Business News

February 03, 2023

What other news is worth mentioning?

  • Zuckerberg announced he wants to make Meta a leader in the AI Generative race!

- First of all, an incredible stat, ChatGPT might have reached 100 million users by January! For a bit of context, one of the latest successful consumer app, TikTok made it in nine months. So you can grasp the massive scale of ChatGPT adoption.

- In addition, ChatGPT finally (and officially) announced the paid version at $20/mo (ChatGPT Plus). This is an interesting price point, as it shows that OpenAI wants to keep the tool, yes for B2B, but also enable it to become, potentially a premium consumer tool. Indeed, the pricing is not that far from a Netflix's subscription plan! Will it pull it off?

- Another key point about ChatGPT's premium is that right now this Plus version is priced at $20/mo, but we might assume that OpenAI might be releasing a more powerful premium version with a higher pricing point, to tackle B2B. That segment, if priced well can become an incredible cash cow for OpenAI!

- This week OpenAI also released an AI Detection tool. And I've seen a lot of people commenting how the game was over for AI content creation. That doesn't make sense to me, as AI content generation is a mouse and cat game. Of course, if OpenAI's ChatGPT is the only AI content generation tool out there, no doubt OpenAI has advantage if catching AI generated content. But otherwise, if the AI generated content can come also from other language models this will become a real cat and mouse game. In addition to that, even if ChatGPT is the only content generation tool out there, smart AI developers can still build various AI engines on top of those to make the content generated by ChatGPT indistinguishable from that of humans! Indeed, I played with AI detection in late December, and we also launched a tool here, which was slightly updated in early January. Yet, again, what matters when it comes to AI detection is the classification model, and that isn't something static, it needs to be continuously updated, as large language models get better, and as other developers build content engines on top of those large language models. So for those who believe to the results of AI detection tool religiously, you might be up for a great disappointment! Unless you'll build a company investing millions a month (as large language models become more and more complex) in AI detection technology, this will always be a cat and mouse game!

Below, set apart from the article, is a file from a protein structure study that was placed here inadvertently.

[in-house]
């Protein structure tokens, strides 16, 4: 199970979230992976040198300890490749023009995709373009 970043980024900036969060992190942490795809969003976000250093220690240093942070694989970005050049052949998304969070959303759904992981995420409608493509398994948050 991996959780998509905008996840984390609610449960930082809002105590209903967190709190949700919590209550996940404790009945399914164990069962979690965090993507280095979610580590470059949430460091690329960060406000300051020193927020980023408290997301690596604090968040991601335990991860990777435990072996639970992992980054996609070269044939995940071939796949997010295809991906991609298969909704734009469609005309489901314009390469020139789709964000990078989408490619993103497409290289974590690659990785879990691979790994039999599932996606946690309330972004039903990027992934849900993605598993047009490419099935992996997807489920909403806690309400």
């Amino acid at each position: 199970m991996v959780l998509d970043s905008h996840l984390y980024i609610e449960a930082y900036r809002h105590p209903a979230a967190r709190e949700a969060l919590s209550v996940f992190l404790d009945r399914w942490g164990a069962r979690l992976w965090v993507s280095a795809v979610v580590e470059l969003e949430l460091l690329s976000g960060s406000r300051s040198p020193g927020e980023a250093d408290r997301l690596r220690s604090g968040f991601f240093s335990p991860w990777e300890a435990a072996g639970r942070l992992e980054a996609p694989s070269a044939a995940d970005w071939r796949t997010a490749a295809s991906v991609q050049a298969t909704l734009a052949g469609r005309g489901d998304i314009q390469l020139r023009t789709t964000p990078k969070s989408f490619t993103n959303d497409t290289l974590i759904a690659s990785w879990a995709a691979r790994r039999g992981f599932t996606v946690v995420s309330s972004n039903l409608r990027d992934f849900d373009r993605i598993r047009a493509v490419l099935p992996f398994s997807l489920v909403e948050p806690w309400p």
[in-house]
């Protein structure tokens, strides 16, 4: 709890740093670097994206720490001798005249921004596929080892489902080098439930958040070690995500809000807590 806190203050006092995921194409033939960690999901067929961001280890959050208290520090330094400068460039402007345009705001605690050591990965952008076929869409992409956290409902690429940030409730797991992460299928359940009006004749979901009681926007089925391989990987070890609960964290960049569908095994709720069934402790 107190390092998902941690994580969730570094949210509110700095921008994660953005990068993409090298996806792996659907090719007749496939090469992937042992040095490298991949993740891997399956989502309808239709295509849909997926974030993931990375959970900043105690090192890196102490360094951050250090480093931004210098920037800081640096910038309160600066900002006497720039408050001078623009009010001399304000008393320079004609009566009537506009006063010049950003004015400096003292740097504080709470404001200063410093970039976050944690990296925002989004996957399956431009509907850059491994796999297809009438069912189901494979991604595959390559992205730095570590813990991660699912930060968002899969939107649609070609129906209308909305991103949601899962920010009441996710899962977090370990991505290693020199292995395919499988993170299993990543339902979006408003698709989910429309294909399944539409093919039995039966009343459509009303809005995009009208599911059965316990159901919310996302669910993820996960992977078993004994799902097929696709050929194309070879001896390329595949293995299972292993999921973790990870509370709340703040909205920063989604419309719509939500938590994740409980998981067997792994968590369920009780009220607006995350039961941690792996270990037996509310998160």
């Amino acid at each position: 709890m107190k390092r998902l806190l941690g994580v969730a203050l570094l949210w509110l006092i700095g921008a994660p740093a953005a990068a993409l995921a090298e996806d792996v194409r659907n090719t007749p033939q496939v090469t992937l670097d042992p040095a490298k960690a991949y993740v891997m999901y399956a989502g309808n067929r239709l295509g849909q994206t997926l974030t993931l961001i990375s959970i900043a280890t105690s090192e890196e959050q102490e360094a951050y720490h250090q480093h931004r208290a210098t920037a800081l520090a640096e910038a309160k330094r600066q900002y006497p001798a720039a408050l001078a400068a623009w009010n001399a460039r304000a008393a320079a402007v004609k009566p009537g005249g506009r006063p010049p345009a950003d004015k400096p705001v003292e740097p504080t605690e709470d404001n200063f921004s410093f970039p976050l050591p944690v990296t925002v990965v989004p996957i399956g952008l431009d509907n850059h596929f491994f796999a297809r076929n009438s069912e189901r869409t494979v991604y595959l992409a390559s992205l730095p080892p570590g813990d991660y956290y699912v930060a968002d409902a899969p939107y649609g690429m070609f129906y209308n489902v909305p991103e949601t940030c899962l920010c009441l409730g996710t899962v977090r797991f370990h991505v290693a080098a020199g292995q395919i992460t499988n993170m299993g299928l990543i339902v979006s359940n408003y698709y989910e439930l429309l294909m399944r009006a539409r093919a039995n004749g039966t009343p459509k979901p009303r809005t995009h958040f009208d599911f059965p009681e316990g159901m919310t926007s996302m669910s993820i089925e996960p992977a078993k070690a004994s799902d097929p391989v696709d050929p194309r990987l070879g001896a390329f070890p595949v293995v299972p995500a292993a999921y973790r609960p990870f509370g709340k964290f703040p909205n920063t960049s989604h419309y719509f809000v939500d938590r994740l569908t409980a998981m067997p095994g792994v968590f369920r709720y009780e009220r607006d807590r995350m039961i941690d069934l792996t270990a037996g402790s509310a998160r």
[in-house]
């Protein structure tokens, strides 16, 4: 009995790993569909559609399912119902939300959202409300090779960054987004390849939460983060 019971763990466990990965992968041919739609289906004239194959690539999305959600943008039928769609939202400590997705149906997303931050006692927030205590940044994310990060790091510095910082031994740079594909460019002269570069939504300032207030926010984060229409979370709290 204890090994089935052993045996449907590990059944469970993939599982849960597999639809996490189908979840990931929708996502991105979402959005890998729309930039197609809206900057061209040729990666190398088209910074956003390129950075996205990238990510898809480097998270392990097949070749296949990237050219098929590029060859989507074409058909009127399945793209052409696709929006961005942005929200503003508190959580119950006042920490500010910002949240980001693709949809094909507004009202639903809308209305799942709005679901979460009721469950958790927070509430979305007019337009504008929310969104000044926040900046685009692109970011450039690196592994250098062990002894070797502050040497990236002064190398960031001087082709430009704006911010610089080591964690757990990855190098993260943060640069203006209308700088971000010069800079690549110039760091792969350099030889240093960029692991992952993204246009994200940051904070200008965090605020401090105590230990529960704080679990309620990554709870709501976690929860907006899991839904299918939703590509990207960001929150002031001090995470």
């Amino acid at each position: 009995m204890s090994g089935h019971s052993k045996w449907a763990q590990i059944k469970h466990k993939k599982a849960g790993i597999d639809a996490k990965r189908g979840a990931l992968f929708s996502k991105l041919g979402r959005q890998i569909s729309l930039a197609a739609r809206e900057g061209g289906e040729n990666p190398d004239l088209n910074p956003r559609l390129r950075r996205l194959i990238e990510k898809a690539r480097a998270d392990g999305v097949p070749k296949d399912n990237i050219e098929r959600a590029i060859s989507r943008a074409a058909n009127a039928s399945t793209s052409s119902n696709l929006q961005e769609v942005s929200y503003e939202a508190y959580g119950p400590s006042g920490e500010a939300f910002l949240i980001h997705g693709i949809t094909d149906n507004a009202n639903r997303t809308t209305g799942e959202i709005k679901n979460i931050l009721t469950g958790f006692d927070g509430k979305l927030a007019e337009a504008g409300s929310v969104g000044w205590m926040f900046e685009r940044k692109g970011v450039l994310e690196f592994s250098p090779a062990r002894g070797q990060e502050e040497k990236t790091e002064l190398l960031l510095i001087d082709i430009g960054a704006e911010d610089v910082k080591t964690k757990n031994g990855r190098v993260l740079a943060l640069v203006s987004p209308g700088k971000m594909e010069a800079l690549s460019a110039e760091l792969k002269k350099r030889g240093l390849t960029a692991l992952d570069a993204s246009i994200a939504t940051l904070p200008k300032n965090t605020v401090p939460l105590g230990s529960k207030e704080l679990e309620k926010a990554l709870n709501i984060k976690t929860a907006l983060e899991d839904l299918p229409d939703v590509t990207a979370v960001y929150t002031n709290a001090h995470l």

- In the meantime, Microsoft seems to be moving fast in integrating OpenAI's technology into Microsoft's products.

- This of course has awakened the sleepy AI giant: Google! Indeed, it seems that Sergey Brin, co-founder of Google was reviewing the code for LaMDA, the company's large language model (GPT-3's competitor), which might be the underlying model for Google's ChatGPT-like tool!

- Indeed, Google has a huge amount of pressure as its revenue slew down substantially in the last quarter of 2022, and the only segment that made it strong was Google Cloud (which though runs at negative margins as Google is trying to win cloud deals).


- In fact, as I explained, in AI business models, AI Supercomputers (part of the Cloud Infrastructure at Microsoft and Google) have become a key component to the AI race!


So, if you are Google, you want to make sure to quickly fill the market gap between ChatGPT (which over time might turn into a Google's killer) and get back on track to the AI race!

As this will help, not only, to keep Google's dominant position, but also to strengthen Google's Cloud segment, which in the future, might be the most important segment for the company and the infrastructure the will power up the AI Industrial Revolution!

As I explained in yesterday's newsletter, today, ChatGPT is trapped into a web app, which doesn't access the web (for now) and it can't be hooked to your device (for now).

And yet, once it does, with prompt engineering and in-context learning it might be able to unleash a set of custom experiences that we've never seen before.

That might unleash what I like to call real-world generative experiences.